I had another topic, but this literally just came up…
I follow the hunting channels (Sportsman Channel, Outdoor Channel, and Pursuit) on Facebook. In addition to getting previews and notices about upcoming new shows and episodes, they also share clips, photos and tidbits from the various programs and celebrity hunters. And, of course, they do contests. It’s usually a reasonably good balance of promotion and entertainment. But this morning, as I popped over to say good morning to Kat (she’s in Raleigh, I’m in Texas), I caught a new post from The Outdoor Channel. It was a full-length ad for a product that has nothing to do with the Outdoor Channel or any of the programs that air there. There wasn’t even any context to link back to the programming or the network itself. Just an ad.
To say the least, I was taken aback.
Isn’t this a little much? Logically, of course, I recognized the utility of what they were doing. I expect there’s good money to be made by extending your advertisers’ exposure from the TV network to social media. It seems pretty efficient, in a business sense, I think. Of course, I’m definitely no businessman.
No, what I see here is overreach.
I understand that the whole reason a corporation establishes a social media presence is for self-promotion. The hunting channels advertise themselves and their programming via these channels, and it’s pretty successful. In addition to exposure, it provides a certain amount of interactivity for the viewers and that establishes a deeper, personal investment. It creates a sense of ownership and connection. You know, the psychology of marketing and all that.
And maybe that’s why this advertisement thing shook me a little. To me (and maybe I’m just weird), it felt a little too exploitative. It was a violation of my trust because, well, social media is personal. This is the same platform I use to communicate with my circle of friends and my loved ones. I let the Outdoor Channel into that circle, and here they’re going to pollute this place by running ads? At the very least, it’s disappointing.
I’m hoping this was just an experiment on the part of the Outdoor Channel’s social networking team, and that they will reconsider the practice. Like most viewers of the hunting channels, I already feel a little over-saturated with advertising and product placement during the course of regular programming. I generally watch it anyway. But if the ads start to extend to the social network sites as well, then that’s going to be too bad. Personally, I know I’ll stop following the feeds and I expect a fair number of other folks will do the same.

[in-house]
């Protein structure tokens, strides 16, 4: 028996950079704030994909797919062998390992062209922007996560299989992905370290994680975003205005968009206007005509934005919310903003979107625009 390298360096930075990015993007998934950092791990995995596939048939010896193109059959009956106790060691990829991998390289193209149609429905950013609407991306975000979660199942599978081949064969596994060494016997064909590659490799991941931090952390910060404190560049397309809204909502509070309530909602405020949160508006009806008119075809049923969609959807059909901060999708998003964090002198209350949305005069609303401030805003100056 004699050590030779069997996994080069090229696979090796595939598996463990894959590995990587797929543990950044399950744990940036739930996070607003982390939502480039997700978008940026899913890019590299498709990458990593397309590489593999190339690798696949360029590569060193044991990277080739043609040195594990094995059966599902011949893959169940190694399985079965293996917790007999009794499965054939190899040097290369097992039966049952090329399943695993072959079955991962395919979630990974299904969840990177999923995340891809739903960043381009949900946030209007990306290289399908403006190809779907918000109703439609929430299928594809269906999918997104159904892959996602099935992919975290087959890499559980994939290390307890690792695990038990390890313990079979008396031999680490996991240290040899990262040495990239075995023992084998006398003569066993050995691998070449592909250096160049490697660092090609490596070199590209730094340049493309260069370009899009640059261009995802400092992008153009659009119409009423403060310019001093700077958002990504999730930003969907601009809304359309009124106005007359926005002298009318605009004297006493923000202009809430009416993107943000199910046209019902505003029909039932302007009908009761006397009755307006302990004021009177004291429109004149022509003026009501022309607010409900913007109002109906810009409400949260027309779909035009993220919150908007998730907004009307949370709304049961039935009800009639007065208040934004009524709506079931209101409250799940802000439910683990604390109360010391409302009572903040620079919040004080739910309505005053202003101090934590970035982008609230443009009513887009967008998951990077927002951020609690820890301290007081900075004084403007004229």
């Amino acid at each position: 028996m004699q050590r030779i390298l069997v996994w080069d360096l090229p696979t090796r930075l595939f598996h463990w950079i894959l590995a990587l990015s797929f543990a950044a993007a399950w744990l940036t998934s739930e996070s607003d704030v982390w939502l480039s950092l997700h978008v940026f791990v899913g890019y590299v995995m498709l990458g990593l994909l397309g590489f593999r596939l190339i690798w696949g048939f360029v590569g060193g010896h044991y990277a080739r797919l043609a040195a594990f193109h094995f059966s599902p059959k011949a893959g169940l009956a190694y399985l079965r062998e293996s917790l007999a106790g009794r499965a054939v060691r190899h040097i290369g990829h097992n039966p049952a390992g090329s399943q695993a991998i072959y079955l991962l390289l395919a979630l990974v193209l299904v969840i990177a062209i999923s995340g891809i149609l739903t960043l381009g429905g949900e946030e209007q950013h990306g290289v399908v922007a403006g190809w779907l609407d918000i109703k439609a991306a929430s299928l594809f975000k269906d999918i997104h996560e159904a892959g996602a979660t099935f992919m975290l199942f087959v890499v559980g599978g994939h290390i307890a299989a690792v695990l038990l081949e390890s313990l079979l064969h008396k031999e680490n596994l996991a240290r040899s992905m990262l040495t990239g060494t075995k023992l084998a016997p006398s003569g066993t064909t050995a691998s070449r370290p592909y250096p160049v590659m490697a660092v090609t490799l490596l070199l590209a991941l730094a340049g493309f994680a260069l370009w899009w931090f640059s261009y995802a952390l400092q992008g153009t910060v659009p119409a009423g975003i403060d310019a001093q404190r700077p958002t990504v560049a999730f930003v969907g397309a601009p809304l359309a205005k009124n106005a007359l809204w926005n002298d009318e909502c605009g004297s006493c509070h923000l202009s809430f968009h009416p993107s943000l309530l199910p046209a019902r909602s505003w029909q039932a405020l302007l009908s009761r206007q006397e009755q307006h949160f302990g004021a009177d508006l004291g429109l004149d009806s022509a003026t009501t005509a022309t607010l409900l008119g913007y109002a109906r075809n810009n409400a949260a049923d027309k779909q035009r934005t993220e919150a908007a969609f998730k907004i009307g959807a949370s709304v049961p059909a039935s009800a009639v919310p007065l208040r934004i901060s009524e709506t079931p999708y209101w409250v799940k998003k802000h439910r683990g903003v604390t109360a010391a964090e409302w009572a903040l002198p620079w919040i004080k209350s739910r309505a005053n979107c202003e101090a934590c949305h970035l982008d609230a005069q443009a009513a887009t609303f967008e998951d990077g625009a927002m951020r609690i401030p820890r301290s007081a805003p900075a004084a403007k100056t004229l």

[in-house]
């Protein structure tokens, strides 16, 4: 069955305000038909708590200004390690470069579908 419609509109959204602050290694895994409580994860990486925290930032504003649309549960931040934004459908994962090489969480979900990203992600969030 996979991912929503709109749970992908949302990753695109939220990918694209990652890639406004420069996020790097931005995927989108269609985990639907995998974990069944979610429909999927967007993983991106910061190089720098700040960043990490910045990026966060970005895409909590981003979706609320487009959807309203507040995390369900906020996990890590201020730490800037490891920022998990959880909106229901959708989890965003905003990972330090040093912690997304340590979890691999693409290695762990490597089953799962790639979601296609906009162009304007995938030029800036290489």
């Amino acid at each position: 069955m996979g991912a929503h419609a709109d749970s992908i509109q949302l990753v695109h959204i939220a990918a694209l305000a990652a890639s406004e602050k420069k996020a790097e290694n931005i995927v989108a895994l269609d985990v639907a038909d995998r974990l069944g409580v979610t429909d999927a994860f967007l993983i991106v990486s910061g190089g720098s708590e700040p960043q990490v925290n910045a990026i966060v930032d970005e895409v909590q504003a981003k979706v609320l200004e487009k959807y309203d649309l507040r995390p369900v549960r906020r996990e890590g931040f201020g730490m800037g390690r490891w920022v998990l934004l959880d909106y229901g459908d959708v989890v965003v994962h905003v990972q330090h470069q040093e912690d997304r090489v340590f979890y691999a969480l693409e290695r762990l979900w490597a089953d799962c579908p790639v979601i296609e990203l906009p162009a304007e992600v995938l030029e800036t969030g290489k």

As I said before, I’m no businessman. But it seems to me that there’s a cost-benefit consideration here. I would think that the Outdoor Channel brings in enough advertising revenue through its regular channels that it would be able to justify running social media campaigns as overhead… a marketing expense. If so, then alienating viewers by pushing ads to social media would be somewhat counterproductive.
But maybe that’s just me.
November 5, 2014
It’s been a little dry down here in the Hill Country lately. How dry?
So dry that the whitetails have come out to play in the puddles!
November 4, 2014
I got this press release in my email on Friday, and at first glance, I started to dump it. But after a moment or two, I decided it would make an interesting post to share.
OETKER COLLECTION’S LE BRISTOL PARIS CELEBRATES HUNTING SEASON
PARIS, Oct. 31, 2014 – Hunting season has officially commenced at Le Bristol Paris. Hunting has always been a true source of inspiration in both art and cuisine. To pay tribute to these traditions, Le Bristol’s hunting table will be recreated and featured as a still life hunting exhibit in the foyer of the famous Parisian luxury hotel.
Precious crockery, silverware, Saint Louis crystal and stuffed game birds are adorned by fruit and flowers dressed in autumn colors. Each element arranged on this 18th century table will be overseen by interior decorator Lydwine Labergerie. This harmonious ensemble will also evoke the still life paintings of 17th century Dutch painters.
The beginning of fall also marks the arrival of game on the menu at Epicure, Le Bristol’s triple Michelin-starred gastronomic restaurant. Its master Chef Eric Frechon is looking forward to the arrival of these new products, which he greatly enjoys preparing. For example, Hare à la Royale, served with Jerusalem artichoke ravioli with black truffle, celeriac and chestnuts with horseradish is one of his works of art. Thirty years of research has perfected this classic French dish for Epicure’s gourmet customers to enjoy. Wild duck and hen pheasant will be added to the menu throughout the autumn.
If the hunting season proves fruitful, Epicure’s clientele will occasionally be treated to off-the-menu dishes recommended in person by Epicure’s Manager Frédéric Kaiser, winner of a Best French Craftsman award in 2011.
This staged scene is a temporary exhibit, to be admired at Le Bristol Paris until November 10th.
ABOUT OETKER COLLECTION
Oetker Collection is one of the most inspiring selections of masterpiece hotels in the world. The name ‘Masterpiece Hotels’ includes a pledge; a commitment to provide service of the highest quality, every hour of every day. The pearl as a symbol combines singularity, beauty and quality. The individual pearls bind together to form a unique string of pearls. Each property is one-of-a-kind, reflecting the unique European heritage and sharing the highest levels of service internationally with exceptional and historic architecture & interiors combining with great attention to detail.